张家湾 Zhangjiawan is a small village in Mengla county in Xishuangbanna, about an hour's drive north of Yiwu township, just above Bohetang and Yishanmo village. It sits at about 1400 meters in elevation, an hour's walk from the Chinese-Lao border, with brick-red soil, supporting tea gardens predominantly of old-growth between 5-10 meters tall. Famous in the earlier old school days of Pu'er, Zhangjiawan was the first stop for the tea-horse road caravans hailing from any of the original six great tea mountains that were to head through Vietnam.
Zhangjiawan and its tea has a somewhat harrowed recent history, with the last 100-200 years seeing newly arrived ethnicities like the Yao people tragically fail to properly implement slash and burn farming methods, experiencing tumult from the Youle uprising, as well as seeing first-hand friction from the second sino-japanese war. It may have been these events that lead to burnings of ancient tea arbors like the one this tea is from, and the eventual naming of this particular garden as the 火烧茶园 Fire Garden.
The trees were burned to the ground and essentially coppiced (a forestry term for cutting a tree's trunk to the ground so it sends up new growth). The returning growth from its still-alive rootstock typically doesn't display a wide trunk as it may have originally, but rather a network of more slender and flexible boughs, known as 藤条 téng tiáo — Rattan Tea or Wicker Tea — as it resembles the weavings of a basket. Rattan Tea can be found in other tea growing areas in Yunnan where coppicing techniques are implemented and is said produce gushu tea with higher aroma.
This sheng puer cake is another entry in the specialty terroir lineup sourced and produced by the Hé family, whose processing skills are of excellent, competitive caliber. This tea is mostly made from the returned growth of burned ancient arbor trees, with the addition of leaves from younger growth trees planted interspersed in the garden. The fertile and clean ecology of Zhangjiawan in the remote northeast Mengla county framed by the premier production skills makes this tea a compelling companion for one's imagination to unfold alongside the leaves in a session.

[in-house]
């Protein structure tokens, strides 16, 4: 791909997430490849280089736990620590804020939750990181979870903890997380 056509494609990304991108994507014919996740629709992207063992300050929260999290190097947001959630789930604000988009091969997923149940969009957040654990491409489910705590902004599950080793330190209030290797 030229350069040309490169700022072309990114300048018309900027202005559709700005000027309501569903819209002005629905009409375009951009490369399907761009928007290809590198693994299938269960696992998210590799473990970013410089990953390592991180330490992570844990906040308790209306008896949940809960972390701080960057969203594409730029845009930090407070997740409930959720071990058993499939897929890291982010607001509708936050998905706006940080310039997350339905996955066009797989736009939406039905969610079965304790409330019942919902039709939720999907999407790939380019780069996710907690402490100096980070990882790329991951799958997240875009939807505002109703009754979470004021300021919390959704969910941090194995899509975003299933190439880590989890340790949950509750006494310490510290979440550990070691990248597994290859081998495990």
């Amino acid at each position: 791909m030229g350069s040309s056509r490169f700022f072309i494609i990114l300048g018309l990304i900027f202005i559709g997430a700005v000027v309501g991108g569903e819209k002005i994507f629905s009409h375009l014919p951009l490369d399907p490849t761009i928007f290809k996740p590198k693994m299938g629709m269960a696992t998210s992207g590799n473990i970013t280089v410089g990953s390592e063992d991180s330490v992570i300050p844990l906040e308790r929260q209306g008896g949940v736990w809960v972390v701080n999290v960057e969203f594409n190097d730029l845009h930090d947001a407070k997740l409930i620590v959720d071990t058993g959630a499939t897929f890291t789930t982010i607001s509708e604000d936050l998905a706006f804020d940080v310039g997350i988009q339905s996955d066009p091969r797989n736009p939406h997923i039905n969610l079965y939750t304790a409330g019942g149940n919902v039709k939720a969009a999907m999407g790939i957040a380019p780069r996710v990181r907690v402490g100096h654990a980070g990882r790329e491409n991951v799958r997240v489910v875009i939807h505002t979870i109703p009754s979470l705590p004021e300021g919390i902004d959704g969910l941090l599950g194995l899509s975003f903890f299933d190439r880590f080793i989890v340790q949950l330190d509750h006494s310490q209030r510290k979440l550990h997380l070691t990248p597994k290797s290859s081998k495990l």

Sip to enjoy now of course, and also look forward to future character developments, as this tea was conceived and processed with the intent to be an ageable market investment.
More on the Hé family: if you have checked out Jinghong Zhang's book Pu'er Tea: Ancient Caravans and Urban Chic then you are already familiar with the Hé family, as senior Mr. Hé is written about as a prominently featured tea producer that proves successful in his endeavors to retain the classic feel of the home production Yiwu tribute tea while meeting new QS standards by investing in new state of the art production facilities. See both Mr. Hé and his son (who has now taken over the business) in this episode of Jinghong Zhang's fascinating mini documentary.
Other teas we offer by the Hé family: